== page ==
I’m always busy with one thing or another. Currently I’m working on a large tryptych project for the Bill Cody Center of the West Plains Indian Museum. Along with that I’m continuing pushing the boundaries of my drawing, painting & design. Most of my work has so far featured Native American themes coming from the Arapaho side of my heritage. I’m trying more to explore my Chicano background through my art, so Ive been experimenting with new imagery. On top of that I’ve been picked to create some large public artworks, so I’ve been designing and coordinating that project.
“My ILI experience definitely drove home the differences in thought patterns between people of different heritage, from different places and of different ages.”
My work has always been created from a perspective on interculturalality. I come from a number of heritages and I’m proud of each one. The art I create blends images of the past & present, historical & contemporary. I wouldn’t say my art connects “back” ti ILI… I’d say more that ILI reaffirmed my own beliefs about my art.My ILI experience definitely drove home the differences in thought patterns between people of different heritage, from different places and of different ages. It also reminded me how Artists (who are used to ONLY looking from their own perspective, and have altogether different kinds of egos) have a difficult time overcoming their own issues to view another perspective.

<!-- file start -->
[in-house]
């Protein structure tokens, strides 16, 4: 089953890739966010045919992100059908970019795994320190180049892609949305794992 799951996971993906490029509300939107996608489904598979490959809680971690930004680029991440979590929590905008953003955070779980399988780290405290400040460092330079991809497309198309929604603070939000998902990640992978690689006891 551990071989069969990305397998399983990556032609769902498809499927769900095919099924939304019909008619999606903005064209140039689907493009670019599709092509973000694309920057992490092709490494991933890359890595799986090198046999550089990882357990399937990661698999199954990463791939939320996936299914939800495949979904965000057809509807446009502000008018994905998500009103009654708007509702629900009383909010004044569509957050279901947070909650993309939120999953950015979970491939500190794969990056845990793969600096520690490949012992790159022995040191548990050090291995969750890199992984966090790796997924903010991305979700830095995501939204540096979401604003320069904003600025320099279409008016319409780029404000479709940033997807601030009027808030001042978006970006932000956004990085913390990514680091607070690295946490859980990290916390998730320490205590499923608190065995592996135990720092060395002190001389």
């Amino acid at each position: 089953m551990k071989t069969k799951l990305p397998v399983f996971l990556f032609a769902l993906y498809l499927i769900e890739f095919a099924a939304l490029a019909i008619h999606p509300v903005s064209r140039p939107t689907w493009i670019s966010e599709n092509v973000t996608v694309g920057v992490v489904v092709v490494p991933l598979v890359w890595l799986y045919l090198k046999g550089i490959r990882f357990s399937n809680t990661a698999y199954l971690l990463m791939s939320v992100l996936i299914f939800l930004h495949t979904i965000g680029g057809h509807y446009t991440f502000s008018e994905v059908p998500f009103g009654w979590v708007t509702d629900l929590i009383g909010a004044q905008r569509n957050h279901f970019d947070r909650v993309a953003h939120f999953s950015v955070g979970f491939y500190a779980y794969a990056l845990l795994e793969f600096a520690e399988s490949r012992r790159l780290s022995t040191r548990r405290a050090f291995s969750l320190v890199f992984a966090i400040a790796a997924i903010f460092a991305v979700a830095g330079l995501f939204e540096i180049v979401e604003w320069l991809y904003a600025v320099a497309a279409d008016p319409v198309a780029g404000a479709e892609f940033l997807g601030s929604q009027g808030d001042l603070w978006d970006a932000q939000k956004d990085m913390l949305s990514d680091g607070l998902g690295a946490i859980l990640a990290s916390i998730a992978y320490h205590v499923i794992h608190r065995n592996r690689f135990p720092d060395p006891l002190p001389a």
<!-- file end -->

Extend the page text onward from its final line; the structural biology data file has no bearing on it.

Everyone is unique. But Well… there’s only one ME. I could fill pages up talking about singular things that make me unique, but I’d have to say that being a mixed heritage person has helped me to be able to communicate with others despite the differences people usually focus on.
I recognized that it’s okay to distance yourself from certain people (even in the context of a relationship building experience like ILI) and that there’s a huge difference between talking about issues and actually working (positively) with others about them
“I’ve always tried to be empathic for others but I’m more consciously trying to step out of my usual perspective to the point of view of others, both in my artwork and my personal interactions with others.”
What’s coming up next for you and/or how are you looking to the next thing and the future? What will you take from ILI into your work moving forward?
I’ve just been given my home states highest creative honor, the Wyoming Governor’s Art Award. My family and I are looking forward to the Ceremony. I’m also looking forward to creating more Art venues for indigenous artists from my tribe. We have a signature event planned for later this spring.
I’ve always tried to be empathic for others but I’m more consciously trying to step out of my usual perspective to the point of view of others, both in my artwork and my personal interactions with others.
Robert Martinez was born on the Wind River Reservation in Wyoming. He attended Rocky Mountain College of Art & Design and at age 19, he graduated, with honors, becoming the Youngest Native American to graduate at that time. His Arapaho heritage is a constant inspiration, and the past and present resonate strongly throughout his work. You can see his work in the permanent collection for the Smithsonian National Museum for the American Indian in Washington DC, at the Red Cloud Historical Museum in South Dakota and the Rock Springs Fine Art Center in Wyoming.